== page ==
How to survive your first year of parenthood

A little bundle of joy can easily turn parents into a big bundle of nerves. Midwife Cath shares her top tips for getting through those all-important first 12 months.

the first six weeks
“Keep calm and feed the baby”.

That is the No.1 way to survive and thrive during the first year of parenting, says Melbourne midwife of 42 years Cath Curtin.

Cath, aka Midwife Cath, says parents, particularly mums, worry about everything in the first year.

“I see mums who are the walking dead and they are worried about their babies being over tired – yet their babies are as happy as anything,” says Cath, who recently released After the First Six Months, a follow-up to her successful debut book The First Six Weeks.

Stop being a worrywart

“(Mums) worry about breastfeeding. They worry about failure, they worry about immunisation and they worry about using formula – they have been so blackmailed in their heads being told that formula is dangerous to the baby. Yet a lot of babies are crying because they are underfed,” says Cath.

“They also worry about their babies getting sick and about being cold. This generation is obsessed with the temperature of their baby’s room. They worry about SIDS obsessively.

“And they feel guilty about everything.”

Cath says social media is one of the biggest culprits contributing to motherhood guilt.

“They’ve got it in their face the whole time with social media,” she says.

“It’s a very interesting time and we’ve got to just calm everybody down. We’ve got closed Facebook groups where women who don’t know what to do are giving women who don’t know what to do advice.”

You don’t have to go it alone

Cath says the best way to survive the first year is to get good professional advice if needed.

“When things don’t go to plan you need to get help,” she says.

“Go and get professional help and if you don’t feel comfortable with that professional help, go to the next person until you are happy with the help being provided.”

Cath says a crash course in parenting from those who’ve already been there would also not go astray.

“Trust your gut and trust your mother – I know not everyone has a fabulous supportive mother but nine times out of 10, the mums know what to do, despite their daughters thinking they don’t,” Cath says.

“Have some good support and try not to get worried about the little things – they are usually just irrational.”

Make it a team effort

Both parents should take care of each other, says Cath.

“Rather than you both getting up all night, just have one tired person in the house,” she says.

“Limit visitors because it can get absolutely out of control. And give your baby a late bath, a feed and get them to bed – trust me, it works.”

Cath says parents need to remember that “babies don’t go to plan”.

“But it is possible to relax and enjoy the ride. Live and learn. And just calm down.”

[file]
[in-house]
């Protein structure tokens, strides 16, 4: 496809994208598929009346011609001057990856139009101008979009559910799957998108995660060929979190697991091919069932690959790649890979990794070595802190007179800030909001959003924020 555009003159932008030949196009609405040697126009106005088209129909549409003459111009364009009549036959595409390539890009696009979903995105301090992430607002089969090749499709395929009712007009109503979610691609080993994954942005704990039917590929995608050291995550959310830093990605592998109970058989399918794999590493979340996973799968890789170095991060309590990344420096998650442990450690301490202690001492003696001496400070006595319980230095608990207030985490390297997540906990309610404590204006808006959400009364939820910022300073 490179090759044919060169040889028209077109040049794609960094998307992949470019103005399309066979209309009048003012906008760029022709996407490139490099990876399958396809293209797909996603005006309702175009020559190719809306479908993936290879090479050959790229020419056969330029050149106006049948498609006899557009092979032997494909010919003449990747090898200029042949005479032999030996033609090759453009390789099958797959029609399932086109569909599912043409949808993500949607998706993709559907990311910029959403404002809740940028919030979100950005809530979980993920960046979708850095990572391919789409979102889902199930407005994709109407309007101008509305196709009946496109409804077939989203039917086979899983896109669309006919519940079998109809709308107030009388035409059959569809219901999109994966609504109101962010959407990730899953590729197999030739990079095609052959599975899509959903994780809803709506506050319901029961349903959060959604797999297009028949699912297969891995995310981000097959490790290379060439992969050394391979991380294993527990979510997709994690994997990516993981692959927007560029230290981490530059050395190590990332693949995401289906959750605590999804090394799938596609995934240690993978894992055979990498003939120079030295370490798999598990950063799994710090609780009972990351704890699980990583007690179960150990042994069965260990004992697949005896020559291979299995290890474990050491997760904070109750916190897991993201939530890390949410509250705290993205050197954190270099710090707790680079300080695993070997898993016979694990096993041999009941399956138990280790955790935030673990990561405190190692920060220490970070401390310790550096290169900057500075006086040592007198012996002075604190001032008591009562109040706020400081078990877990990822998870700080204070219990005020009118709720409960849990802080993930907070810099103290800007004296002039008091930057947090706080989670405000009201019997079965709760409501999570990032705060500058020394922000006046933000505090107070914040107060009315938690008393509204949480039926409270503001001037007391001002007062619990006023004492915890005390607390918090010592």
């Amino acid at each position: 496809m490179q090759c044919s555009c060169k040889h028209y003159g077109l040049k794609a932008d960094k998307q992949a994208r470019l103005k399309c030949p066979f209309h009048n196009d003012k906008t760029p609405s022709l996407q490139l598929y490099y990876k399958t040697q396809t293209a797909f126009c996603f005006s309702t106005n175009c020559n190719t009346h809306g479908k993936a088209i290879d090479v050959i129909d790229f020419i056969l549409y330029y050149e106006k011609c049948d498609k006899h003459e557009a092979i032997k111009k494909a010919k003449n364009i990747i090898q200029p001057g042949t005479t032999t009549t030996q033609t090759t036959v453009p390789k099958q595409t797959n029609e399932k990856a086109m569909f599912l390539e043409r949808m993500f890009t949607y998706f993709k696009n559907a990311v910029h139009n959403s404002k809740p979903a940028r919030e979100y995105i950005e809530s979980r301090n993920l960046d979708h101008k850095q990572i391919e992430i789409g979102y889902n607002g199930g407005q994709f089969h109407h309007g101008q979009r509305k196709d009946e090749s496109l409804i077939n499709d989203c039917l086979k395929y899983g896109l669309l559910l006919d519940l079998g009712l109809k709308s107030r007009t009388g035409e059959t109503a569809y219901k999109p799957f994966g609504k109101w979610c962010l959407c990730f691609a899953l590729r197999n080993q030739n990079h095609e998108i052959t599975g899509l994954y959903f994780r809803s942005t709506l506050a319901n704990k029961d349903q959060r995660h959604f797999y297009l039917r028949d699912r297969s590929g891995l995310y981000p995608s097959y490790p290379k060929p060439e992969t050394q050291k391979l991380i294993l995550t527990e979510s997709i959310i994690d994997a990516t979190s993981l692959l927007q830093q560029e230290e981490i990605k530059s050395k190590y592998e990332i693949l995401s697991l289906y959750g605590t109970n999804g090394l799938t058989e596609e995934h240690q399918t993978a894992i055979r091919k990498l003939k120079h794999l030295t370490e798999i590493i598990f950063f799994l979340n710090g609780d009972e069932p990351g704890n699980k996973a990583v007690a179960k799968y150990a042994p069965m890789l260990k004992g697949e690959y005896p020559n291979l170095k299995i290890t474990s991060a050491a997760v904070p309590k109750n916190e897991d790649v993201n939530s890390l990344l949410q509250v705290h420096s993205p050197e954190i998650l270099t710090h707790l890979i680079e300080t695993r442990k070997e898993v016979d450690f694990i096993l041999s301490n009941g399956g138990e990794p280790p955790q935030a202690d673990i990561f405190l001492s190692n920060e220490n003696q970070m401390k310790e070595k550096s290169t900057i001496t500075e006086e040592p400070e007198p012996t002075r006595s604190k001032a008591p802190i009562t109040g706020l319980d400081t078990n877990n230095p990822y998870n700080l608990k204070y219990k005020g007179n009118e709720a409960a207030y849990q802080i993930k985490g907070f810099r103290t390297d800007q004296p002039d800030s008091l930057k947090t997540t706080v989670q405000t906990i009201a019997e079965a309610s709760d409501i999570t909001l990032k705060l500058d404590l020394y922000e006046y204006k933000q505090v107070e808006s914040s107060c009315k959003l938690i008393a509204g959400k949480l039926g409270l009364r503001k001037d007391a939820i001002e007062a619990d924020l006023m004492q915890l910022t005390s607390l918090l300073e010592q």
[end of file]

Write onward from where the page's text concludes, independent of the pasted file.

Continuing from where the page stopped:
midwife cath

Midwife Cath’s top 7 tips for your first year of parenting

1. Get enough sleep.
Couples need to look after each other. You can’t both be up at the same time. It’s about one sleeping and one feeding/holding the baby. It’s so important because if we don’t have sleep we go crazy and can’t function.

2. Try not to listen to too many people.
Try to have one voice in your head rather than too many conflicting ideas and people, because it makes it too hard.

3. Feed the baby.
People think they have fed the baby and that’s it. Keep feeding – fill the baby up. You can’t overfill them. Babies will stop eating when they are full. And if they need more to drink, they will cry. They are not in pain. The brain growth and the body growth in that first 12 months are never repeated in life. They have to have a lot of milk – breast milk or formula or both.

4. Get support.
Get someone to help you, whether it is a cleaner or a friend or a family member. It will help you get through and give you more time to focus on you and your baby.

5. Wrap the baby for the first six months.
You need to contain their primitive startle reflexes, particularly when they are born. Wrapping keeps the baby’s arms in check and it is easier to feed them. Dress them, wrap them and feed them and then you have a calm baby.

6. Have a sense of humour.
If you don’t laugh, you will cry. See the funny side of things and don’t take it so seriously. Look around and see how many other people have survived with children – you’re not the first and it’s just not that hard. People have made parenting too complicated – we need to un-complicate parenting.

7. Love is all you need.
Love your baby and love each other. You also need to love yourself. Look after yourself. Meditation is really good because it will help you to be mindful and stay in the present – and then you don’t worry about what may happen tomorrow.

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Written by Laeta Crawford